United States v. General Electric Company

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United States v. General Electric Company by William Howard Taft
Syllabus
United States v. General Electric Co. is a 1926 decision of the United States Supreme Court holding (per Chief Justice Taft) that a patentee who has granted a single license to a competitor to manufacture the patented product may lawfully fix the price at which the licensee may sell the product. — Excerpted from United States v. General Electric Co. on Wikipedia, the free encyclopedia.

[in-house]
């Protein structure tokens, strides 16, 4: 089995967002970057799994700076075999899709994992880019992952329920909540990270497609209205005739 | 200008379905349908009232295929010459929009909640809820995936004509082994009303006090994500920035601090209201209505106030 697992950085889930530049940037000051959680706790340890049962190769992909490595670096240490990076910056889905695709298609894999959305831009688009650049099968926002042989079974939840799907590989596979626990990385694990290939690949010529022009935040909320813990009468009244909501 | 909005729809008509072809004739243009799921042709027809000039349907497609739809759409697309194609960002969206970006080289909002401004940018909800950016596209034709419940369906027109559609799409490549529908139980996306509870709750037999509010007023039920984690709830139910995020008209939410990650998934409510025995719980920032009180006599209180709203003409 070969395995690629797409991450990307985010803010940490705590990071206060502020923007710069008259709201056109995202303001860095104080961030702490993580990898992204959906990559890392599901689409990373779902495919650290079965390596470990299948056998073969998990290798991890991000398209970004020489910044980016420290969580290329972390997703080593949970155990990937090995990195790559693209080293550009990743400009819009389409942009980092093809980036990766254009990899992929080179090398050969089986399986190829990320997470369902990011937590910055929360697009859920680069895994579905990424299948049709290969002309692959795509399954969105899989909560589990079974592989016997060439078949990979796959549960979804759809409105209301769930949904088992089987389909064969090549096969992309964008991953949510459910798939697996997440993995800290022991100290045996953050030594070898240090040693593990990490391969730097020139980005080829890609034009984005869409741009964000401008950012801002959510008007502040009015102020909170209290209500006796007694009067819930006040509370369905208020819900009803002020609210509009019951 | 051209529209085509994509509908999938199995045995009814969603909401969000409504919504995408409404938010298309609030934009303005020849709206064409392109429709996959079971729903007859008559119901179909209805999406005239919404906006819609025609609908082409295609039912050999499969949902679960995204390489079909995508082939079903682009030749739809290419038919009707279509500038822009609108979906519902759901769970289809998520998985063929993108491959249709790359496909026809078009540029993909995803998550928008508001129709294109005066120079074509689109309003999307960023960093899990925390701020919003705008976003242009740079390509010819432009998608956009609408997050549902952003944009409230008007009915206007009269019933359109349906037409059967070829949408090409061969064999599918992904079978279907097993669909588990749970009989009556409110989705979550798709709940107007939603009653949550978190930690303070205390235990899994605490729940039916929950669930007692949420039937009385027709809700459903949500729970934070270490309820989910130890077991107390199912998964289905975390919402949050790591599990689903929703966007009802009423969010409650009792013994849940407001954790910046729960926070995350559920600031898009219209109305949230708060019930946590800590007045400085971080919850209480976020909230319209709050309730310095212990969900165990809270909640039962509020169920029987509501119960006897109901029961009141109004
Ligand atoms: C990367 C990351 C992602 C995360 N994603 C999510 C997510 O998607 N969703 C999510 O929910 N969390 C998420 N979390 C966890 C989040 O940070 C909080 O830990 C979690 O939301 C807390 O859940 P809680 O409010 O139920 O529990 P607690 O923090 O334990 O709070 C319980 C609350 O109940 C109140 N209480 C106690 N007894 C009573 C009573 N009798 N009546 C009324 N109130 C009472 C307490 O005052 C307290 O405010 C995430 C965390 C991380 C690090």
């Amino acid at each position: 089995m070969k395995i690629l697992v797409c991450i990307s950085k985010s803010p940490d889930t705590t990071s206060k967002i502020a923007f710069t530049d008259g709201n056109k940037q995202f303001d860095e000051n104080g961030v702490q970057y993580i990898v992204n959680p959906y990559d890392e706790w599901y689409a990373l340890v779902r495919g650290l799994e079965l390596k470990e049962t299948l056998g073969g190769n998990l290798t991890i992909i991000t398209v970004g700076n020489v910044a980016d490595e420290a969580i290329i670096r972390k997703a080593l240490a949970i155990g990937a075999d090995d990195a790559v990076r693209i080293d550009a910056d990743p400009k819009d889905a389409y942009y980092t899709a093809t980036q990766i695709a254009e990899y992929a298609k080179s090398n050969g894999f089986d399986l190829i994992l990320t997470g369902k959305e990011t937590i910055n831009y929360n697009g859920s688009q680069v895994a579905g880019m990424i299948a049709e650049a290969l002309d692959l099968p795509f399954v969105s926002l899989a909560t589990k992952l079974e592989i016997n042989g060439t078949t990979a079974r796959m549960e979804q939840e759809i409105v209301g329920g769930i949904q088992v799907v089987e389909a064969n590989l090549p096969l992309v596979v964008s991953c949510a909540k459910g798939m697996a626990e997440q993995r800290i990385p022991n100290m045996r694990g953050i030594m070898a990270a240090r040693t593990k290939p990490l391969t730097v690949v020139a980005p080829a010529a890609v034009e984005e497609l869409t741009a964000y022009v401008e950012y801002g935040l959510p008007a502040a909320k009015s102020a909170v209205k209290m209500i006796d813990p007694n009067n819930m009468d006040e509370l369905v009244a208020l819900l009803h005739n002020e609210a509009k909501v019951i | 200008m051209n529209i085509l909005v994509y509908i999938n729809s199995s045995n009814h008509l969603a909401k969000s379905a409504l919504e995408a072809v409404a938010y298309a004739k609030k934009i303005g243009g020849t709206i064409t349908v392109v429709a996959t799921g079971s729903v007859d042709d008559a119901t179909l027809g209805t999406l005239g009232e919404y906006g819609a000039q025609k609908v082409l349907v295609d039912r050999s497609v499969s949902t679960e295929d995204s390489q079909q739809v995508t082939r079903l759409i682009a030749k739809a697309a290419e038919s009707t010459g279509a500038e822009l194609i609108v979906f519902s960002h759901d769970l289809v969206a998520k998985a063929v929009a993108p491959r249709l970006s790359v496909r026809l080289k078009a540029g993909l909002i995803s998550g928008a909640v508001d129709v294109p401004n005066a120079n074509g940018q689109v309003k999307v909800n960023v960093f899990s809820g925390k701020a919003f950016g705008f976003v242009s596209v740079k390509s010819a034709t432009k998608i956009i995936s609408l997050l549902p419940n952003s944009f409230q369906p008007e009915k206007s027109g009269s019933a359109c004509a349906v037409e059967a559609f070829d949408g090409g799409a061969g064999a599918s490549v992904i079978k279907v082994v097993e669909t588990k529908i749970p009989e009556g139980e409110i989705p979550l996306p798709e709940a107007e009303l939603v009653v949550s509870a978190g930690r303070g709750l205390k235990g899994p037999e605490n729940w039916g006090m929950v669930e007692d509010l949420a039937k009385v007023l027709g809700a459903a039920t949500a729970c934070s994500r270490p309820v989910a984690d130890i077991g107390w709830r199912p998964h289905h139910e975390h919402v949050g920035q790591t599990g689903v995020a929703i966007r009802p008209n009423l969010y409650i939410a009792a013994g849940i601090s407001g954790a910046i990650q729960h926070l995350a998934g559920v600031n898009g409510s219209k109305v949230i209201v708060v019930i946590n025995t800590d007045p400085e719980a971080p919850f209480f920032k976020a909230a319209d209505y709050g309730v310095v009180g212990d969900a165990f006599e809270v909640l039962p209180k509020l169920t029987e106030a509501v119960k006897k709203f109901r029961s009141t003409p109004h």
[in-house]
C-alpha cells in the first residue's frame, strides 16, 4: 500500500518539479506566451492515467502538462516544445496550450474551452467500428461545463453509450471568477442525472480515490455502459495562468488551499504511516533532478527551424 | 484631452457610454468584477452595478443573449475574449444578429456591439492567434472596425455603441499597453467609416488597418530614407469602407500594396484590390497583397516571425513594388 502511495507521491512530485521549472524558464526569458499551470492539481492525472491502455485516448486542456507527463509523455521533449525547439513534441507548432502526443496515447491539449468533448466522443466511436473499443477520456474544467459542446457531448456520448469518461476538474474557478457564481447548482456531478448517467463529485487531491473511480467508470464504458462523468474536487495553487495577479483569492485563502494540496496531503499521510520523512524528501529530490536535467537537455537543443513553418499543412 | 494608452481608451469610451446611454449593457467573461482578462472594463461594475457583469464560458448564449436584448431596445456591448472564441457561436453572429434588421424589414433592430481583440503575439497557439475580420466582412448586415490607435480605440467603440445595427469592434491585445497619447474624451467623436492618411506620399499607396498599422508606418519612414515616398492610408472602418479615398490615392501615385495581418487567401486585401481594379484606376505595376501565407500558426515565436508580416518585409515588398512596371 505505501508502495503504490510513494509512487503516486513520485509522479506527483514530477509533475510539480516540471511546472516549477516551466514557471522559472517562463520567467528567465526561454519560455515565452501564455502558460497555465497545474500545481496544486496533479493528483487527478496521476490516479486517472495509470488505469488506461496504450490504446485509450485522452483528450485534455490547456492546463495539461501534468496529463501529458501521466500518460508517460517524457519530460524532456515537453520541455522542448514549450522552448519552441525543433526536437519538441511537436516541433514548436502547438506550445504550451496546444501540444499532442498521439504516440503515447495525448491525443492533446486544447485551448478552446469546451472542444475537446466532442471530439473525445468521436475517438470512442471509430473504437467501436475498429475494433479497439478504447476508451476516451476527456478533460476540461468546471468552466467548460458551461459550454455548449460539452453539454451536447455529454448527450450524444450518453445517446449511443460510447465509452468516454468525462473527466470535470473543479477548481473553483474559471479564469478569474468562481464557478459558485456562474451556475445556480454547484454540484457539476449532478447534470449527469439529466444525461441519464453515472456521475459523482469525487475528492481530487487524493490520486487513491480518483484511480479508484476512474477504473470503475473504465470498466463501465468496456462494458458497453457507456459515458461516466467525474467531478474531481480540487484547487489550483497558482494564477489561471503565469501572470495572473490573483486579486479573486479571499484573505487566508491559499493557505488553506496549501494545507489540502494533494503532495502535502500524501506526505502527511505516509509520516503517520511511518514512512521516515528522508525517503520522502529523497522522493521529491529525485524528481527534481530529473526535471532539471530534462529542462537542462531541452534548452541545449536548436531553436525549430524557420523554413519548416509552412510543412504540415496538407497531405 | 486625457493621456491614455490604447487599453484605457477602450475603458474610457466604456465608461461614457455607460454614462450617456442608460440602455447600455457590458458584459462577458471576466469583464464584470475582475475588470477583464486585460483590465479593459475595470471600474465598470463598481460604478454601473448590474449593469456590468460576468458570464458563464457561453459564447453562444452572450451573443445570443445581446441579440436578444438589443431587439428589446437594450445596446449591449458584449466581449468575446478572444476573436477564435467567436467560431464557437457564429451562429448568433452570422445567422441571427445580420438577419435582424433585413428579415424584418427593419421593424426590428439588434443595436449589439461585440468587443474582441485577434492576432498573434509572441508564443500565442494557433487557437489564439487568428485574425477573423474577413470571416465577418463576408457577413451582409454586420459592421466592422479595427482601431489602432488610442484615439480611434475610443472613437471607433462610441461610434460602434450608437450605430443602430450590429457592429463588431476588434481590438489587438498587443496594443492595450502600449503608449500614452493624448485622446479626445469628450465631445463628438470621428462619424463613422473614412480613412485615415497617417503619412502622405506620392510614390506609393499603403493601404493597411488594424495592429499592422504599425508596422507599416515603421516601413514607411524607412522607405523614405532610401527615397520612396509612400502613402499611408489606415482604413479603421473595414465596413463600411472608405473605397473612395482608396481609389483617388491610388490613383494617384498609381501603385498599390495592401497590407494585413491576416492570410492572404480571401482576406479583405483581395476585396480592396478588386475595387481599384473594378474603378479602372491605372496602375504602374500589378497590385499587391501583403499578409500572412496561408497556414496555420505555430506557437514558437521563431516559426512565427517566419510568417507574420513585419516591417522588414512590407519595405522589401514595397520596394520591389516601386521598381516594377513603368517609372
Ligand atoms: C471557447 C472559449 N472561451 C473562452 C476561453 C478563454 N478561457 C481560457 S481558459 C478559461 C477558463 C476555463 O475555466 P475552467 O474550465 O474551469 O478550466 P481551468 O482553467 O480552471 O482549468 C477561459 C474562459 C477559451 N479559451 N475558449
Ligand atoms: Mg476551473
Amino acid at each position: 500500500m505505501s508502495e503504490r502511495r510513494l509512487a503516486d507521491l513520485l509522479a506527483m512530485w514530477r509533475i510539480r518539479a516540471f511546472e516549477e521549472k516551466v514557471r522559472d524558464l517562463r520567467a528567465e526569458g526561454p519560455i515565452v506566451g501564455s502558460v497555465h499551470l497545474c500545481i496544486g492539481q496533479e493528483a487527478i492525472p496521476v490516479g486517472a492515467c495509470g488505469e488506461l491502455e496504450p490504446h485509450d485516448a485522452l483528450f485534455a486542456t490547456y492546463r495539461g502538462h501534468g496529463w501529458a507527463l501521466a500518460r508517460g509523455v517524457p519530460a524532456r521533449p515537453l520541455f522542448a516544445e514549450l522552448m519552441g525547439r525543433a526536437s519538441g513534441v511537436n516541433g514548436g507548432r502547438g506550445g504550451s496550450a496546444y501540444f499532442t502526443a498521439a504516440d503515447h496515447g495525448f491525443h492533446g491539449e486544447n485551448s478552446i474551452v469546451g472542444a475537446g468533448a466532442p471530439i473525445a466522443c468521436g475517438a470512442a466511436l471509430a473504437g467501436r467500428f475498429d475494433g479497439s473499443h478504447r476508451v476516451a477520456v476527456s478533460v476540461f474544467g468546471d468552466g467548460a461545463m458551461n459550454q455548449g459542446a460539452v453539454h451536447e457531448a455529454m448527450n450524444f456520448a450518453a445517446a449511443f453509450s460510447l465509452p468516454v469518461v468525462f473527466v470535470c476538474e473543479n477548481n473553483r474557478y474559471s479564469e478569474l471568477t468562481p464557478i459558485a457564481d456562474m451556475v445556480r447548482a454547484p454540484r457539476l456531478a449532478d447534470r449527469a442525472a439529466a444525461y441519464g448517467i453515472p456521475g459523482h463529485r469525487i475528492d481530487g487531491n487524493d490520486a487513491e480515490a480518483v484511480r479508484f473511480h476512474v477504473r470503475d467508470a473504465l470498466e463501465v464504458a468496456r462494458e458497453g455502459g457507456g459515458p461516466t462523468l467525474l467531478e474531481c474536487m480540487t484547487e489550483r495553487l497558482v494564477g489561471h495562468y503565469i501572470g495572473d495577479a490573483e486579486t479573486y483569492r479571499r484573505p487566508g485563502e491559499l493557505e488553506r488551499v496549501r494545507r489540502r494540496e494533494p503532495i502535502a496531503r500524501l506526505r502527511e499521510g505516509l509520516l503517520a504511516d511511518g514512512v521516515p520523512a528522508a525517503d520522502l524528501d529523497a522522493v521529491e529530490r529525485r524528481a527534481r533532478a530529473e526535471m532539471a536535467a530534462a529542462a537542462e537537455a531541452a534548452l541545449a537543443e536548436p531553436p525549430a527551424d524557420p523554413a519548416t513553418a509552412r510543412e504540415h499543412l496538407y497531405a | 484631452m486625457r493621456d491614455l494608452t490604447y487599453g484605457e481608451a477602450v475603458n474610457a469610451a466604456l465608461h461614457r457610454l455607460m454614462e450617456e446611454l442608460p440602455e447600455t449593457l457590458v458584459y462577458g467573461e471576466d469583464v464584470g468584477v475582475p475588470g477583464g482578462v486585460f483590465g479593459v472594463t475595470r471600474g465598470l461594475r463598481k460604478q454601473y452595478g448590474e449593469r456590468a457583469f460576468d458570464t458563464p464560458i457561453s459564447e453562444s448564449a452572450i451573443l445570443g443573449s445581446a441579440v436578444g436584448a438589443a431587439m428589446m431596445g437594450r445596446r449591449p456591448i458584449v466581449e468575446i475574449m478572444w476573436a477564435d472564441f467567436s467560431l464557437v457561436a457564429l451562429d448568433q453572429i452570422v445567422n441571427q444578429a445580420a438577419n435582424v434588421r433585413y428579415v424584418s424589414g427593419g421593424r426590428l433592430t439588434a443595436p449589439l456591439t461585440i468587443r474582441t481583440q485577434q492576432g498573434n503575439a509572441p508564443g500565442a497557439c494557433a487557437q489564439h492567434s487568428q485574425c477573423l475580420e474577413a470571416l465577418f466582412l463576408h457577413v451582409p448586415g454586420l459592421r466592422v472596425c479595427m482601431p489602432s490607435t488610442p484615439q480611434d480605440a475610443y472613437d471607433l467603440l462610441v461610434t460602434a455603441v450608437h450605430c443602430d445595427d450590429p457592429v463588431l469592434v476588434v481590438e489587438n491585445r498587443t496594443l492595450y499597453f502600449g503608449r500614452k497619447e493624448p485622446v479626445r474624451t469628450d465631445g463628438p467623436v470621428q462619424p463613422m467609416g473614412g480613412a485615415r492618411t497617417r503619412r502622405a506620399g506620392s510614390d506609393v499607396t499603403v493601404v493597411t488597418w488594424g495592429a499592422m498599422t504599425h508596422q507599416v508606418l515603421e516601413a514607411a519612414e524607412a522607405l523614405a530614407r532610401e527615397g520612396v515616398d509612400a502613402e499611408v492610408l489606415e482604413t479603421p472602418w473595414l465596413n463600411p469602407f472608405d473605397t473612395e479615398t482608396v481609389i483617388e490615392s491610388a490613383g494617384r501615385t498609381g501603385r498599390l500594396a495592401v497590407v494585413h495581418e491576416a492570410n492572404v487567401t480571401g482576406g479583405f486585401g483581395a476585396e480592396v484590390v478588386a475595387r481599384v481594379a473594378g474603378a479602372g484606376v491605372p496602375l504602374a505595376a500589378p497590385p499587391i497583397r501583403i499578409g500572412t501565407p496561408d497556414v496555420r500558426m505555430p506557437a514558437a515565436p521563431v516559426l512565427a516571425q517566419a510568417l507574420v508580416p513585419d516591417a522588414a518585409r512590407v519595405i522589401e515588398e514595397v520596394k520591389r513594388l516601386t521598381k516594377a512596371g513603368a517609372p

Court Documents
Opinion of the Court

United States Supreme Court

272 U.S. 476

UNITED STATES  v.  GENERAL ELECTRIC COMPANY

 Argued: Oct. 13, 1926. --- Decided: Nov 23, 1926

The Attorney General and Mr. James A. Fowler, of Knoxville, Tenn., for the United States.

[Argument of Counsel from page 477 intentionally omitted]

Mr. Charles Neave, of New York City, for General Electric Co.

Mr. Fred H. Wood, of New York City, for Westinghouse Electric & Mfg. Co.

Mr. Chief Justice TAFT delivered the opinion of the Court.

Notes[edit]

This work is in the public domain in the United States because it is a work of the United States federal government (see 17 U.S.C. 105).